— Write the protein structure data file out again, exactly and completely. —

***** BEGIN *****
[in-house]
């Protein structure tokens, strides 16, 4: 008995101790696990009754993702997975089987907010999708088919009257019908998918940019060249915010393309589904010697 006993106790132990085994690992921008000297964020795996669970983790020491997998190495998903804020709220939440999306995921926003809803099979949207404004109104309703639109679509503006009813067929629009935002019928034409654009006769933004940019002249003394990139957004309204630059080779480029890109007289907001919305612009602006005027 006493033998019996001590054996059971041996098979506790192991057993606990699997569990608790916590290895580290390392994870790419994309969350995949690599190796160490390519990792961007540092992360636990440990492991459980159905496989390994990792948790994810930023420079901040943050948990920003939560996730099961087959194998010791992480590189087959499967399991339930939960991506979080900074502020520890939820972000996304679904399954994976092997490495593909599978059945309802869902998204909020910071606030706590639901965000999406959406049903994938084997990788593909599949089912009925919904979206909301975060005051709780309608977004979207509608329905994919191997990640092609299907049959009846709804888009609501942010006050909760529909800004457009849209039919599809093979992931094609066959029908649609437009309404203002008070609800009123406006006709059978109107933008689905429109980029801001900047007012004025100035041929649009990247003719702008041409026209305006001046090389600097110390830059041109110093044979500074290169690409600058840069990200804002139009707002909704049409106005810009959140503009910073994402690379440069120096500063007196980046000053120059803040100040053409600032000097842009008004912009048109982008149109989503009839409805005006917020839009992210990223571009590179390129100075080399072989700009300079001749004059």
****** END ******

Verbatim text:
[in-house]
């Protein structure tokens, strides 16, 4: 008995101790696990009754993702997975089987907010999708088919009257019908998918940019060249915010393309589904010697 006993106790132990085994690992921008000297964020795996669970983790020491997998190495998903804020709220939440999306995921926003809803099979949207404004109104309703639109679509503006009813067929629009935002019928034409654009006769933004940019002249003394990139957004309204630059080779480029890109007289907001919305612009602006005027 006493033998019996001590054996059971041996098979506790192991057993606990699997569990608790916590290895580290390392994870790419994309969350995949690599190796160490390519990792961007540092992360636990440990492991459980159905496989390994990792948790994810930023420079901040943050948990920003939560996730099961087959194998010791992480590189087959499967399991339930939960991506979080900074502020520890939820972000996304679904399954994976092997490495593909599978059945309802869902998204909020910071606030706590639901965000999406959406049903994938084997990788593909599949089912009925919904979206909301975060005051709780309608977004979207509608329905994919191997990640092609299907049959009846709804888009609501942010006050909760529909800004457009849209039919599809093979992931094609066959029908649609437009309404203002008070609800009123406006006709059978109107933008689905429109980029801001900047007012004025100035041929649009990247003719702008041409026209305006001046090389600097110390830059041109110093044979500074290169690409600058840069990200804002139009707002909704049409106005810009959140503009910073994402690379440069120096500063007196980046000053120059803040100040053409600032000097842009008004912009048109982008149109989503009839409805005006917020839009992210990223571009590179390129100075080399072989700009300079001749004059």